Delusion In the darkness of night, newly-wed Goodman Brown, resident of Salem Village, has a dark and ominous experience of the Powers of Evil, which are very terrifying. Unable to transcend the paradoxes of his life, as he experienced it, he lives out the rest of his days in deepest gloom. The story may be read in several ways. The ambiguities of the narrative make it possible to consider Goodman Brown experience as an unholy dream. “Be it so if you will. But alas! It was a dream of evil omen for young Goodman Brown.

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A stern, a sad, a darkly meditative, a distrustful, if not a desperate man did he become from the night of that fearful dream. (Hawthorne, line 376-378) The narrator never definitely says whether it was a dream or an actual experience that Goodman Brown had in the forest. However, by use of ambiguous phrases such as “it seemed,” “as if it were . . . ,” or “he could have sworn,” the reader is led to believe that Brown took part in a meeting of witches and wizards. Hawthorne deliberately structured the story to suggest two different interpretations: (1) Goodman Brown dreamed his nocturnal experience in the forest; (2) Goodman Brown actually experienced a witches’ meeting near Salem Village in the days of Goodies Cloyse, Corey, and Carrier.

One cannot accept one interpretation to the exclusion of the other. The Romantic ironist, when he presents a paradox, invites the readers to accept multiple meanings simultaneously. The narrator relates the reaction of Young Goodman Brown, who finds the mixing of the so-called “good” people with the so-called “wicked” people to be “irreverently consorting” in the clearing in the forest. The verb “consort” is packed with meaning; it is often used in judgments about someone’s illicit sexual behaviors or even their alleged relations with the devil.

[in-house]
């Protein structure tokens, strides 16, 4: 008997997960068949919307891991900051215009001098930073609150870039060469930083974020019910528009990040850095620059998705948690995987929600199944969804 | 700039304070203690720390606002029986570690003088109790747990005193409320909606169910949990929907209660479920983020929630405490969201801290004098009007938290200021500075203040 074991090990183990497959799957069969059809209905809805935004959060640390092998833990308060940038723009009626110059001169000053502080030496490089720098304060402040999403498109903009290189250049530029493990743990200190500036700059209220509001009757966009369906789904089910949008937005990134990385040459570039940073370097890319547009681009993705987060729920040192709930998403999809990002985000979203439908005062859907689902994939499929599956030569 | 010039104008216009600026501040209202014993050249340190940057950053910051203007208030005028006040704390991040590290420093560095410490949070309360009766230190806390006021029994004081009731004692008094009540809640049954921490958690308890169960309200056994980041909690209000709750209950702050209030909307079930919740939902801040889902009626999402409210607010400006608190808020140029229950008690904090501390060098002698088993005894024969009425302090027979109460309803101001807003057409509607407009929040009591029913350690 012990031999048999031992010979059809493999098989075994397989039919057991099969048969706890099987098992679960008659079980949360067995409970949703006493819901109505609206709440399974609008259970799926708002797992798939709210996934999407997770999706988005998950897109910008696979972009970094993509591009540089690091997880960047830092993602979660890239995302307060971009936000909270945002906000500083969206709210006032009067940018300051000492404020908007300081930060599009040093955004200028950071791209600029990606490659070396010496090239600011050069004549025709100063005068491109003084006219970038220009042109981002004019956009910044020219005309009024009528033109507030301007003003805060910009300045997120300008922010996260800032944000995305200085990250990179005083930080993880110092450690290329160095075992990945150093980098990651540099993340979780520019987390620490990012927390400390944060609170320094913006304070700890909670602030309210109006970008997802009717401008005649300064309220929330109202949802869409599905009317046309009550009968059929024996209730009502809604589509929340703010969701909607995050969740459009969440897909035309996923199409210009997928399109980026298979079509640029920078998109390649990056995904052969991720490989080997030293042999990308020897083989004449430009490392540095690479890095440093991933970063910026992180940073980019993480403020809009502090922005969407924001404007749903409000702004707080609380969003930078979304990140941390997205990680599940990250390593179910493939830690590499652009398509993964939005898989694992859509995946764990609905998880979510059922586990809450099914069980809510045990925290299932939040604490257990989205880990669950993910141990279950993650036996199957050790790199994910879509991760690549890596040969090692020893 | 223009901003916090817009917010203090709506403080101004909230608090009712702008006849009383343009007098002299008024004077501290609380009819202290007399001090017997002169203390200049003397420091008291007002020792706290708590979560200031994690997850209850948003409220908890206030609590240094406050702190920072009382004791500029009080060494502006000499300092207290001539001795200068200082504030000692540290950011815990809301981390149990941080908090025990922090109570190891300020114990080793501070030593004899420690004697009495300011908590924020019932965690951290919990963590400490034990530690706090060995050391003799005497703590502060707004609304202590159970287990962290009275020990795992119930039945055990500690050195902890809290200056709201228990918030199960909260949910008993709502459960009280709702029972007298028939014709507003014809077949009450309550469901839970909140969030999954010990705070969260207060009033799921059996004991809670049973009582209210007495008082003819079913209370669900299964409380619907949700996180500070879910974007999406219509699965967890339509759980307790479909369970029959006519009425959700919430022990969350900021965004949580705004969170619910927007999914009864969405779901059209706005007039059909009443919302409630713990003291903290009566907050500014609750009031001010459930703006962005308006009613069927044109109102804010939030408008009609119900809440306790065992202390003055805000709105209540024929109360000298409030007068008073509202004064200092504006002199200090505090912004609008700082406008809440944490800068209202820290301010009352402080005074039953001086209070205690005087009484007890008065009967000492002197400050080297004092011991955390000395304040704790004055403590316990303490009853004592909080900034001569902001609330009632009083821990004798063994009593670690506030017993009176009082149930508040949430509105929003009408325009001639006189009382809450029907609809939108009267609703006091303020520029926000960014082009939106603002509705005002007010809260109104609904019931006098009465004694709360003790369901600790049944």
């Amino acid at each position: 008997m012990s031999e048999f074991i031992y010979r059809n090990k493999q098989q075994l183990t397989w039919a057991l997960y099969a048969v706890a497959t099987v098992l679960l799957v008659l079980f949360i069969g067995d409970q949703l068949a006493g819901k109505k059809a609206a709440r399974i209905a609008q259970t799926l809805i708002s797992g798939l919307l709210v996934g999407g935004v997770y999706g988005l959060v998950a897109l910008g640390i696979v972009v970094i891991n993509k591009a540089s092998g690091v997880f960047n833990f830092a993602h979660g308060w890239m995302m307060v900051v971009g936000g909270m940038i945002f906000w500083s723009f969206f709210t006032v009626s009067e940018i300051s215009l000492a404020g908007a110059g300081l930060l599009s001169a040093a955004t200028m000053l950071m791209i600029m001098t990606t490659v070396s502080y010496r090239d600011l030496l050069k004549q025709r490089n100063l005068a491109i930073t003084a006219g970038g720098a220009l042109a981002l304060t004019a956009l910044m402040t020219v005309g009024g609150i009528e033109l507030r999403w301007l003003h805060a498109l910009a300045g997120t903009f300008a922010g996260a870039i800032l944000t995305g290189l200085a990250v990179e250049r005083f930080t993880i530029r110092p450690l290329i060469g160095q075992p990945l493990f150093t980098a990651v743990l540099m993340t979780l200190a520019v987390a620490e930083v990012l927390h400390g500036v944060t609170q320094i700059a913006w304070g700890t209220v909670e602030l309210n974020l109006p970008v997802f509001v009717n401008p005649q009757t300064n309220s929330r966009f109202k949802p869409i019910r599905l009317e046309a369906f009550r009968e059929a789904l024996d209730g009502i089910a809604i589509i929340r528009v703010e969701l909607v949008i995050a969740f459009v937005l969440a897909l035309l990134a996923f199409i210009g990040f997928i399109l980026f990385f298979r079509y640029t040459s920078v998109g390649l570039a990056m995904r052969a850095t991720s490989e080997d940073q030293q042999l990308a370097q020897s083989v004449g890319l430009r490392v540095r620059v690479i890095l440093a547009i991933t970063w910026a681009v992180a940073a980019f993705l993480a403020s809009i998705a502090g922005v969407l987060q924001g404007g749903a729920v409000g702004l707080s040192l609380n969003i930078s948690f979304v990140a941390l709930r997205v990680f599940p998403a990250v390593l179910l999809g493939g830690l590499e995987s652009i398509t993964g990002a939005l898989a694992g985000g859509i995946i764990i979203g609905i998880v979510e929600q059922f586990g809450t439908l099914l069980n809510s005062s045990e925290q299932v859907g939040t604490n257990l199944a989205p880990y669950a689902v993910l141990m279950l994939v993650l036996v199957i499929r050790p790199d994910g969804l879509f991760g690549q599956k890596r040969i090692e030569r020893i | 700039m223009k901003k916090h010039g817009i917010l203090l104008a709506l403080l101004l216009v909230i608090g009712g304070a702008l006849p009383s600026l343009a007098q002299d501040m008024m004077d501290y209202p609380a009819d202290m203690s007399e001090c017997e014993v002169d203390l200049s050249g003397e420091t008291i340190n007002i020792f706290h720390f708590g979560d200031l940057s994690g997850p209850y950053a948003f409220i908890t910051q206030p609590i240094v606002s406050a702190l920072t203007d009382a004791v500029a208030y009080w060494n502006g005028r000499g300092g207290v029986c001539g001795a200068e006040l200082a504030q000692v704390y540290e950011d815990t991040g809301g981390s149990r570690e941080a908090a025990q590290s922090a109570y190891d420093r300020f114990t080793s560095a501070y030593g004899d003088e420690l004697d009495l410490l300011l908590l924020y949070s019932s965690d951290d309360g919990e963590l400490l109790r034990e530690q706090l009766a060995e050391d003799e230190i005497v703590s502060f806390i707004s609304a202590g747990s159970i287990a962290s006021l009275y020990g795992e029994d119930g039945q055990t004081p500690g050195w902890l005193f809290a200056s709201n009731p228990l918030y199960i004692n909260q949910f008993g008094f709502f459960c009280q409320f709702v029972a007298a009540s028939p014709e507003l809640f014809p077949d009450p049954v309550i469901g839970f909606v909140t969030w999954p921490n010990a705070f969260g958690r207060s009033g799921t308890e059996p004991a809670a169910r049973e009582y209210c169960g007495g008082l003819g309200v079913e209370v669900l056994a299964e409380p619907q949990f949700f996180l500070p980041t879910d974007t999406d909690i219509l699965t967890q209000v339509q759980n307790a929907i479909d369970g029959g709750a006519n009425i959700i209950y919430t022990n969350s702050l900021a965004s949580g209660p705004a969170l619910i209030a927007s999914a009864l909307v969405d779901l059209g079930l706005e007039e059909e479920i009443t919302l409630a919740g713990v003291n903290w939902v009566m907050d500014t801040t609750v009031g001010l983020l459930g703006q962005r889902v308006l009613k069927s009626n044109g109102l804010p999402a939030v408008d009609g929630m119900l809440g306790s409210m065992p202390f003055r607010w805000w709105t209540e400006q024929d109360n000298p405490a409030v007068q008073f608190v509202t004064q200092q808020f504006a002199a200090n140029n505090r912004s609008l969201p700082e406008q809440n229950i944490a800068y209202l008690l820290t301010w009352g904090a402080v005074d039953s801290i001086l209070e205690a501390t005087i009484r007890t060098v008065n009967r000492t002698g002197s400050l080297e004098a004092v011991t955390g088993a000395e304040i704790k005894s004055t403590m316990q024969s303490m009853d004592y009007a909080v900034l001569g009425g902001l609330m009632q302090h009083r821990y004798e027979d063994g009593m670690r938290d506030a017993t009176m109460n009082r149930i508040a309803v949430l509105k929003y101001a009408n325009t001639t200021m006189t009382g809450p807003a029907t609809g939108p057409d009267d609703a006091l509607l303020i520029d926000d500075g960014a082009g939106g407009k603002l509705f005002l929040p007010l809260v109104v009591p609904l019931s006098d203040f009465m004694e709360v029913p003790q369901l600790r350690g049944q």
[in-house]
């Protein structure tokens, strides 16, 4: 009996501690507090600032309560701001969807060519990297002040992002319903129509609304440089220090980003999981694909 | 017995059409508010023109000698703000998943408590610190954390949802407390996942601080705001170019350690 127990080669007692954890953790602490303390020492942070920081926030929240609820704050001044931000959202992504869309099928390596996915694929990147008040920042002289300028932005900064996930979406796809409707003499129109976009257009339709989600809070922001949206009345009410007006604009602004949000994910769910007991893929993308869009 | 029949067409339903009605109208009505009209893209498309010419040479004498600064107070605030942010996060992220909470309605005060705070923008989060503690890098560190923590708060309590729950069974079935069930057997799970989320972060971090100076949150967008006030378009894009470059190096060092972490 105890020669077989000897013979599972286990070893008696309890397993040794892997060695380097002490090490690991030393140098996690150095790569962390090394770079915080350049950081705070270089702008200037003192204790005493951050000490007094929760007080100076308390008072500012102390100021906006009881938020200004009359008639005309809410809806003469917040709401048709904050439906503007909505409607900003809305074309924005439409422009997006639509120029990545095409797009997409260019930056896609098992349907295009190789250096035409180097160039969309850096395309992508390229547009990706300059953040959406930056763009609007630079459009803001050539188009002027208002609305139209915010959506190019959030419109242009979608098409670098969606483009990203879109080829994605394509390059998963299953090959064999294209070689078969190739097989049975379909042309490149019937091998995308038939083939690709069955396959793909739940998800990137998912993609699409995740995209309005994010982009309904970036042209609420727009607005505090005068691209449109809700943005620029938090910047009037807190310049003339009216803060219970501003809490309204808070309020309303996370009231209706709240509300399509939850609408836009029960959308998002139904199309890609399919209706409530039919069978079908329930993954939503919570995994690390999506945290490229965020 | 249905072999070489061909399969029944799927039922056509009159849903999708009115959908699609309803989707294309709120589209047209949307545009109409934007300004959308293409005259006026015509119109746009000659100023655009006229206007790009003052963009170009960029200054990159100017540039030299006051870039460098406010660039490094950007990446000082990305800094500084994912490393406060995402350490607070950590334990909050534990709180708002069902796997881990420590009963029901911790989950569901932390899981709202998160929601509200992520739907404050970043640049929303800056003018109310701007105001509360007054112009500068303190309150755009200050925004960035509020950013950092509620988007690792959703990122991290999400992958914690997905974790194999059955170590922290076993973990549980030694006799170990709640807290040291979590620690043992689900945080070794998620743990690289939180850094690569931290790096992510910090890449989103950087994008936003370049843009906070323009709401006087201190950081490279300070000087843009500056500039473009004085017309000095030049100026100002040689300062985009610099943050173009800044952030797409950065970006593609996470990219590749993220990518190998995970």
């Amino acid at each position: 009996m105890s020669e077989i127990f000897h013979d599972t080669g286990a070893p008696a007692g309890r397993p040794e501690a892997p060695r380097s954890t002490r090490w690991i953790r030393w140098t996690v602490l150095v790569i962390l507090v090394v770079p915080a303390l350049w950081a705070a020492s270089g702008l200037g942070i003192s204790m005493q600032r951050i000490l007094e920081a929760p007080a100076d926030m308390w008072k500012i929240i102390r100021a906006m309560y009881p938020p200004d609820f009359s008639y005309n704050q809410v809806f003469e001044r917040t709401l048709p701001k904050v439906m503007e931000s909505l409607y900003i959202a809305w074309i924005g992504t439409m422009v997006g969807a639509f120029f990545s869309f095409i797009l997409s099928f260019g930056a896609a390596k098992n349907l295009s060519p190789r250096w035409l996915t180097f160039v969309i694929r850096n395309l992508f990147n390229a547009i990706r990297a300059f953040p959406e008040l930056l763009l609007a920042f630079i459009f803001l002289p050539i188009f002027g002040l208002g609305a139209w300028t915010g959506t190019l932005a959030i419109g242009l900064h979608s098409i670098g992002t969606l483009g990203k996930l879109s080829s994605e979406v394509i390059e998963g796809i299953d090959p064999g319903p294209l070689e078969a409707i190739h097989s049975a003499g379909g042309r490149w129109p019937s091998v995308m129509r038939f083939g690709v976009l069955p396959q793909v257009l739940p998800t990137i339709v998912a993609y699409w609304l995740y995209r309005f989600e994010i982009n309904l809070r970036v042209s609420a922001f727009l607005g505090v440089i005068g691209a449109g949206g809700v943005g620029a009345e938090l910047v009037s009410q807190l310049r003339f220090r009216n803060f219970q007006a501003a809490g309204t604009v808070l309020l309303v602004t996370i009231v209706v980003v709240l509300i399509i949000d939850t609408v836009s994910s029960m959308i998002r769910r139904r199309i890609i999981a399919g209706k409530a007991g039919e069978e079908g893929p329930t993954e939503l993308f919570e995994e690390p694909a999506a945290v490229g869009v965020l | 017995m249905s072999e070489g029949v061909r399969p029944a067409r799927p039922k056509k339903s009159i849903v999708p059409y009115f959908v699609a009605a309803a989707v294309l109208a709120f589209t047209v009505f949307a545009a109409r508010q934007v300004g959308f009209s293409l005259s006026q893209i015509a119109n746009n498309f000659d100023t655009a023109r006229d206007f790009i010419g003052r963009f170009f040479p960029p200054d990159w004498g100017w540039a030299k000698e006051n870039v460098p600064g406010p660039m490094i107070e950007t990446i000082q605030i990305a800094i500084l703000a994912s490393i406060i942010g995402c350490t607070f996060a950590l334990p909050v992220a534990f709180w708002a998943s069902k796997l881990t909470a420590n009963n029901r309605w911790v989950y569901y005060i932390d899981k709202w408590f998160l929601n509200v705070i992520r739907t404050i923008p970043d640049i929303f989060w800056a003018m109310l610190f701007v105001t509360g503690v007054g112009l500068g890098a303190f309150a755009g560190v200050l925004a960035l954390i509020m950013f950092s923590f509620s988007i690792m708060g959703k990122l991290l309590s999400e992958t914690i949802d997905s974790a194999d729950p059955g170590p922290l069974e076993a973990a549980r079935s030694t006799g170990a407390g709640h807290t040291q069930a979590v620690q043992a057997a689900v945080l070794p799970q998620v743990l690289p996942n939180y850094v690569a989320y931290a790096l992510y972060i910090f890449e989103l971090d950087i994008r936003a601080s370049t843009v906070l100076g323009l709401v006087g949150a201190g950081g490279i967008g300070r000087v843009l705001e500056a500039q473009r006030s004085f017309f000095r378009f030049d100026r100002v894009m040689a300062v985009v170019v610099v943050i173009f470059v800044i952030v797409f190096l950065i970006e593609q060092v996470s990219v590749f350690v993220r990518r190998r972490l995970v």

In this scene, Young Goodman Brown sees himself as above everyone else; he believes that he is the only one remaining true to the community’s beliefs and thus is the only one with the right to judge everyone else. The main character is being tested, in a sense, but the test consists of him being forced to reconcile a rigid belief system with the complexities of the real world in which everyone is mix of the sinner and the saint, not simply one extreme or the other. That’s the test that the main character fails, in my view. Brown, as a result of his commerce with the devil, spent the rest of his life in gloom.

After his night in the forest, Goodman Brown, no longer able to listen to the congregation sing a holy psalm on the Sabbath, turns pale, dreading lest the roof should fall in on the congregation when the minister speaks of “the sacred truths of our religion,” and of “future bliss or misery unutterable. ”(Hawthorne, line 383) “Often awakening suddenly at midnight, he shrank from the bosom of Faith; and at morning or eventide, when the family knelt down at prayer, he scowled and muttered to himself, and gazed sternly at his wife, and turned away.

And when he had lived long, and was borne to his grave, a hoary corpse, followed by Faith, an aged woman, and children and grandchildren, a goodly procession, besides neighbors not a few, they carved no hopeful verse upon his tombstone, for his dying hour was gloom. ”(Hawthorne, line 385-390) Furthermore, the story begins with Young Goodman Brown bidding farewell to his beautiful wife Faith: “And Faith, as the wife was aptly named, thrust her own pretty head into the street, letting the wind play with the pink ribbons of her cap while she called to Goodman Brown. Dearest Heart,’ whispered she, softly and rather sadly, when her lips were close to his ear, ‘ prithee put off your journey until sunrise and sleep in your own bed to-night. A lone woman is troubled with such dreams and such thoughts that she’s a feared of herself sometimes. Pray tarry with me this night, dear husband of all nightsin the year. ” (Hawthorne, line 2-8) It was a very ominous parting. Goodman Brown decides that he must go on this journey, but promises to return as quickly as possible.